Mass MoCA and Anselm Kiefer: Agony’s Chapel

Stephen Kobasa
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kiefer 1aThe wreckage is confined as if it were a crime scene display, solitary in a warehouse, awaiting the jury’s visit. This the antechamber to the installation of work by Anselm Kiefer now in place at MASS MoCA for the coming decade. The building on the former factory complex that was converted to house it was once a water storage tank for nearby boilers, and there is a sense of a pool having been drained to reveal these still decaying fragments on the floor, now making their long return to dust.

Above: Anselm Kiefer, Étroits sont les Vaisseaux (Narrow are the Vessels), 2002, concrete, steel, lead and earth, 60 x 960 x 110”. All photos: Arthur Evans. Courtesy Hall Art Foundation © Anselm Kiefer. xxxxxx

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Elihu Vedder, ‘The Questioner of the Sphinx’ (1863). Museum of Fine Arts, Boston.

The 2002 work entitled Étroits sont les Vaisseaux (Narrow are the Vessels), with its protruding rebar, suggests the fossilized remains of an unknown species of monster, exhumed by some puzzled scientist. Or it is the once animated rubble of a broken assembly line, where some death-making industry assembled its brutal gadgets. There are sheets of lead that cleave to the concrete as if some preposterous war memorial  had  been wrecked, its inscriptions now melted by fire into something indecipherable, but evoking the despair promised by Shelley’s Ozymandias to all those deluded by the arrogance of power. Kiefer’s confrontation with a German past, defined by state violence ending in a wasteland, reaches into our present where the same definition still operates, and our willingness to tolerate it grows more and more refined.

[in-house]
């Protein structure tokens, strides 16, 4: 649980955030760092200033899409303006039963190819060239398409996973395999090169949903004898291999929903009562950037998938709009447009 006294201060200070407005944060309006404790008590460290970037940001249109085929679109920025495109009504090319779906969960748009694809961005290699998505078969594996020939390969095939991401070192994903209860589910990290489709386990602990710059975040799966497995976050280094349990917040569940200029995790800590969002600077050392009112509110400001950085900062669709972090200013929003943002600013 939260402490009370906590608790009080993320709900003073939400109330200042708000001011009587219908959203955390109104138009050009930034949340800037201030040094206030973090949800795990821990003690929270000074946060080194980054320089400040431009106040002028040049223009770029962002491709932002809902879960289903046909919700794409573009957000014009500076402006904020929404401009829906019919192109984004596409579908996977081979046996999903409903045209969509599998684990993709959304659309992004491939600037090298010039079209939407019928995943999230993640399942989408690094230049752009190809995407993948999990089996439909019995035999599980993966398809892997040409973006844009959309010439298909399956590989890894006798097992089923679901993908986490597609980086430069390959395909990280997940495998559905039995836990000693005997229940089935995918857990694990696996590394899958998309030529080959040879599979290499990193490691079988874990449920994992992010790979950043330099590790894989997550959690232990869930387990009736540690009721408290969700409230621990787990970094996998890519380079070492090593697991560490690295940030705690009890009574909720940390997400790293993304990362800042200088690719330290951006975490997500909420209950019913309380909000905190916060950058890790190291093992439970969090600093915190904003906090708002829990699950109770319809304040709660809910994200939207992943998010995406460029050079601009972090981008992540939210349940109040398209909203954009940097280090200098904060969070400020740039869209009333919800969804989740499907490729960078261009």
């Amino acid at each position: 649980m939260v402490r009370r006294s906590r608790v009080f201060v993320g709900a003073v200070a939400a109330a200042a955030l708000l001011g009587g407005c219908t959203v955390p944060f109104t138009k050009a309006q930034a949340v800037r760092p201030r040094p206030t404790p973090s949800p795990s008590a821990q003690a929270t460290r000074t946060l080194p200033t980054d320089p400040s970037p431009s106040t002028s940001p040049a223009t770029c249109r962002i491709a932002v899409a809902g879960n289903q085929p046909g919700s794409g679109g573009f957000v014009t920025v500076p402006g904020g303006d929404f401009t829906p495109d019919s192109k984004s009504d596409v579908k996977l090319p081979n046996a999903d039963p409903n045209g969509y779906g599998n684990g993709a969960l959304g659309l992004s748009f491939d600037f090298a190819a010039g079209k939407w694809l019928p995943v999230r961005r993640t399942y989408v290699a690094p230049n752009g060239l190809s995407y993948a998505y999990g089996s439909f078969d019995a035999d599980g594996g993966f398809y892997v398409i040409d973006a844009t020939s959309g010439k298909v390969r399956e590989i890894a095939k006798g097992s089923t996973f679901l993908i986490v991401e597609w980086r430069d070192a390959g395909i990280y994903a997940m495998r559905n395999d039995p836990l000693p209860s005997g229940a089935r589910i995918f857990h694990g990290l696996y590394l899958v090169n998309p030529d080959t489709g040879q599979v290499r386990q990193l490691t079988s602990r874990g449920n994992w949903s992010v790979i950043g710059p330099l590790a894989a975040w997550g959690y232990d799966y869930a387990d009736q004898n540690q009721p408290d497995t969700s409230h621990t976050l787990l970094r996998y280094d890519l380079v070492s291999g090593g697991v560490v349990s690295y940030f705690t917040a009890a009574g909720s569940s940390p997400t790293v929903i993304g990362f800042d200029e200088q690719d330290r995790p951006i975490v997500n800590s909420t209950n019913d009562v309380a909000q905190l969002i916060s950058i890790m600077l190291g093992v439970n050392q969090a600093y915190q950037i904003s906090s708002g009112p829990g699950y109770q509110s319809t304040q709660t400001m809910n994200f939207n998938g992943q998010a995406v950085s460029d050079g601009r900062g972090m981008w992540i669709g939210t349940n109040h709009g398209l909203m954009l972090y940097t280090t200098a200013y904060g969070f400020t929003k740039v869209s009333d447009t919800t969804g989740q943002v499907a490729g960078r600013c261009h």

In the gallery which runs parallel and behind this one, rows of beds are arranged as they might have been in a ward of the asylum where the Marquis De Sade produced his plays. The Women of the Revolution (Les Femmes de la Révolution), a work begun in 1992 and extending over the next eleven years, kiefer 2bwith the poisonous lead here melded to both frames and absent bodies which have left their relic traces in multiple forms, is a series of variations on the legend of Procrustes where the occupants are tortured to fit the couches they lie upon.

Left: The Women of the Revolution (Les Femmes de la Révolution), 1992/2013 (detail). Lead beds: dimensions variable. Photograph on lead: 138 x 174”. Courtesy Hall Art Foundation © Anselm Kiefer

But these sleepers have been turned to stone and water and rust and dead flowers and a drowned palette where the paint has become strands of metal thread. This is the hospital of history that we all still live in, documents of a revolution which led to the extermination camps, with a large painted panel on the far wall of the space depicting the back of a uniformed figure walking along a barbed wire fence. You cannot see the murderer’s face; you would never recognize him in the street. He could be anyone. Us. This is exactly the point.